Barry’s Wander, Winter 2024

 In Barry's Wander, Blog, Carol Arcus, Chelsea Attwell, Diana Maliszewski, Directors, Executive, Irene Faiz, media literacy, Neil Andersen, Nina Silver, Professional Development, Resources

l to r: Nina Silver; Carol Arcus; Wayne Arcus; Chelsea Attwell; Neil Andersen; Irene Faiz; Don Kwan


As a tribute to our leader and past mentor Barry Duncan, inspired by the teachings of Marshall McLuhan, AML has for years embraced the notion of critical engagement with our environments to better understand ourselves and society. We call it “Barry’s Wander”. January 20th marked a special day for a small but happy band of enthusiasts who gathered for a Barry’s Wander at the newly revamped (2021) Union Station. Among them were Neil Andersen, Carol and Wayne Arcus, Chelsea Attwell, Irene Faiz, and Nina Silver accompanied by her husband David. (Our adventurous colleague Diana Maliszewski joined us a bit later, but is unfortunately not in the photo.)


Irene Faiz and our colleague and fan, artist Don Kwan


The excursion was made even more delightful by an unexpected encounter with Don Kwan, an artist whose work had been featured in Irene Faiz’s classroom art lessons. Don was there to open his new installation – Material Memories – at the Craft Ontario Gallery. It seemed fitting that he join our adventure, perhaps intrigued by the prospect of dissecting everyday environments through the lens of media literacy.


Looking through the lens of Don Kwan’s business card


The Great Hall, Union Station


Union Station is one of Toronto’s most iconic buildings, and one of the busiest commuter hubs in North America. The Union Station Revitalization Project (USRP), completed in 2021, extended the life and significance of this important landmark. You can read about the project here. McLuhan reminded us that architecture itself is a form of media, shaping our perceptions and interactions with the environment. So as we delved into the heritage and Art Deco design of the Great Hall, we also couldn’t help but notice the ironic juxtaposition between its grandeur and the poignant narrative depicted in the Indigenous murals. Blake Angeconeb’s vibrant artwork served as a powerful reminder of our complex and fraught colonial history.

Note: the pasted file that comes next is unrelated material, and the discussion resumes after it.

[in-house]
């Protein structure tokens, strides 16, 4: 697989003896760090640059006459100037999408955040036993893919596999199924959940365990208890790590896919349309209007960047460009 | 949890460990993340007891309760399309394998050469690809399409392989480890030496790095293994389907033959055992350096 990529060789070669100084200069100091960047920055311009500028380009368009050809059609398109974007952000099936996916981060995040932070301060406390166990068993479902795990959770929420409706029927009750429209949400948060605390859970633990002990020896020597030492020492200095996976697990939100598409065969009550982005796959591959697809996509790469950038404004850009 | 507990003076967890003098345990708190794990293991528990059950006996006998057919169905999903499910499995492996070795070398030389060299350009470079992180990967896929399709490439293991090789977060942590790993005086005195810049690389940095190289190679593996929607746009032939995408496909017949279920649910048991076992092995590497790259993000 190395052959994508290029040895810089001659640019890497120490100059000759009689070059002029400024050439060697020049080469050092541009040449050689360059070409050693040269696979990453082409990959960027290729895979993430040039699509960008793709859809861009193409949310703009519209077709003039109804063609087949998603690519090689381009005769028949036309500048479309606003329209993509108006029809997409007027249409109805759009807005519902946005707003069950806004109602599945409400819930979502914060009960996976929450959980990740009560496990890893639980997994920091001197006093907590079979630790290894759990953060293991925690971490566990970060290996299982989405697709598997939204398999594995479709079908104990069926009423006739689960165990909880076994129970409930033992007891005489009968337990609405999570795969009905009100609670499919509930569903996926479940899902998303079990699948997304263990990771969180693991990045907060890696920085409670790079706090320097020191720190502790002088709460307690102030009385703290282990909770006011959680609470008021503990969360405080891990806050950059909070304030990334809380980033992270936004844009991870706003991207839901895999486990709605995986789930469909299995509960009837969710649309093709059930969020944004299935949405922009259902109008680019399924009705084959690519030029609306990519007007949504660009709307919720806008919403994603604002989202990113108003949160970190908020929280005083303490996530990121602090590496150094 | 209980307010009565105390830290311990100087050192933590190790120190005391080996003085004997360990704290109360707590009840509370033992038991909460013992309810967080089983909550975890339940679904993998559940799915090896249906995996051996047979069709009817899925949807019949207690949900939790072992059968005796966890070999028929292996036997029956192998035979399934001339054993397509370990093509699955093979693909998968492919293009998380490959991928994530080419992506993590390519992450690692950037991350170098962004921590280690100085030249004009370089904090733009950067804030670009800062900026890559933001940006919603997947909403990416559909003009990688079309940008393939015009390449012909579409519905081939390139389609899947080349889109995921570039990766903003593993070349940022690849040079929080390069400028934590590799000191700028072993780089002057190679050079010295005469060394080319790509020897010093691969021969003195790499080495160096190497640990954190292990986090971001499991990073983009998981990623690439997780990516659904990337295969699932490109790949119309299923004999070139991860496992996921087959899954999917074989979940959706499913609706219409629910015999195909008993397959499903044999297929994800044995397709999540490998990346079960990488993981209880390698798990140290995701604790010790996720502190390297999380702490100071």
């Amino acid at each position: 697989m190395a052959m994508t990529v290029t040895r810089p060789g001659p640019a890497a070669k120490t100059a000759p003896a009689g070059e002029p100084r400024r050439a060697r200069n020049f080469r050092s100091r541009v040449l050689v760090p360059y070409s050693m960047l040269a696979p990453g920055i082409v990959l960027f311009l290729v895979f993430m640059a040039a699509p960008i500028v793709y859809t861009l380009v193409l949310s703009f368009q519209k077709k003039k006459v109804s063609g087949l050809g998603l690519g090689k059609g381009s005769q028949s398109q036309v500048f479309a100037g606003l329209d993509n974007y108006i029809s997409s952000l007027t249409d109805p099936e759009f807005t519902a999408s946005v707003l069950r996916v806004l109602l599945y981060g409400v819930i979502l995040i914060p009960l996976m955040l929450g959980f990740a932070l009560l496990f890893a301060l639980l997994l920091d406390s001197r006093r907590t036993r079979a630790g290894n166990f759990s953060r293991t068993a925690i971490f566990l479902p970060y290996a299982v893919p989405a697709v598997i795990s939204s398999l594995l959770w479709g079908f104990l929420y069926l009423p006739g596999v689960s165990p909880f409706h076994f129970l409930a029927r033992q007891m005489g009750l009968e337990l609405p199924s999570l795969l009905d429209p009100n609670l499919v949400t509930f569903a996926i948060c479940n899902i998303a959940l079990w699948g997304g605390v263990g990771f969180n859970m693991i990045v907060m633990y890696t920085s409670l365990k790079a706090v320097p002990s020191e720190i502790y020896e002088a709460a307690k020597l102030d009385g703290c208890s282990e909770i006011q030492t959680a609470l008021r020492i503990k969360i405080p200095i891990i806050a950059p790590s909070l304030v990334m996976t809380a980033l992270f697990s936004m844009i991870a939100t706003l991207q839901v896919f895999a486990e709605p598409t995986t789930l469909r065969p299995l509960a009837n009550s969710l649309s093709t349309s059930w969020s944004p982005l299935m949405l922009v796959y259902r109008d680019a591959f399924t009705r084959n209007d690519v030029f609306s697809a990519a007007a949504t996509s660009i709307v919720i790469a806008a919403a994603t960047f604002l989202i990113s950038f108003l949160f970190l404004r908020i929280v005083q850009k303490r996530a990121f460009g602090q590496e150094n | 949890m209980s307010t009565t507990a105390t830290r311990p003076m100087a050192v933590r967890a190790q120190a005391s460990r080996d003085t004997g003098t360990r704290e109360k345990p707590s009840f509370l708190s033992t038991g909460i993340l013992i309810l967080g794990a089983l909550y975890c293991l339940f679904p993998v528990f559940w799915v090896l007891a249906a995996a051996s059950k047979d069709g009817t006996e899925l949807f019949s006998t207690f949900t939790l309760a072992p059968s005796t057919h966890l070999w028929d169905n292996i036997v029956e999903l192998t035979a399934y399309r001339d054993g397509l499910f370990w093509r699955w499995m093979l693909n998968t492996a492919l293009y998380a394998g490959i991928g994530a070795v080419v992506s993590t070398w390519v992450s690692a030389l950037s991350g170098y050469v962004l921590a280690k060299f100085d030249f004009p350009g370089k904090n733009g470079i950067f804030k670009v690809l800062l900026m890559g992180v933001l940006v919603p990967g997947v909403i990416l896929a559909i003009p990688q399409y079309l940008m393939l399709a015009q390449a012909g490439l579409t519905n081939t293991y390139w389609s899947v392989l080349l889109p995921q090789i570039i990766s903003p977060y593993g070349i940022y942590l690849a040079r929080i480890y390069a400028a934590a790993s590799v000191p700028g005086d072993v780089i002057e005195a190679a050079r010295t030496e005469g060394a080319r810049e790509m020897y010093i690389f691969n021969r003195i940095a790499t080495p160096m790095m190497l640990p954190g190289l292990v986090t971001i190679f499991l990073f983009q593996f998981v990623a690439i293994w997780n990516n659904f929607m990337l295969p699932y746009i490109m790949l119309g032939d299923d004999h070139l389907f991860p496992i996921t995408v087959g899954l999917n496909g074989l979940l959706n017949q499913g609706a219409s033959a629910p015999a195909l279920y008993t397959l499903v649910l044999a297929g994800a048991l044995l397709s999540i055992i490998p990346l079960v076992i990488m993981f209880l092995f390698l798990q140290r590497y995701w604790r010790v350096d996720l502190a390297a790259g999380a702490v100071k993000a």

Blake Angeconeb at Union Station


Fun art at the new bus terminal that connects from Union Station.


Canada Post (formerly Royal Mail Canada)


As we wandered, we stumbled upon a treasure trove of trinkets and souvenirs at the Studio Ghibli memorabilia store – Japanese pop culture at its finest!  It offers a glimpse into the whimsical world of Japanese pop culture. That day, they were showcasing the newest Ghibli film, The Boy and the Heron. This film represents the pinnacle of Hayao Miyazaki‘s art – all still hand-drawn at Studio Ghibli.




CN Tower through the lens of Union Station’s underground PATH network


Some of us couldn’t resist indulging in the delectable treats offered by the Danish Pastry House, a respite on our urban odyssey.


Our quest eventually led us to Union Chicken, which after much scouting provided a great spot to unwind and share lively conversation over lunch.

To our readers, we extend an open invitation to join us on our next journey of discovery, and perhaps offer suggestions for what that might be!

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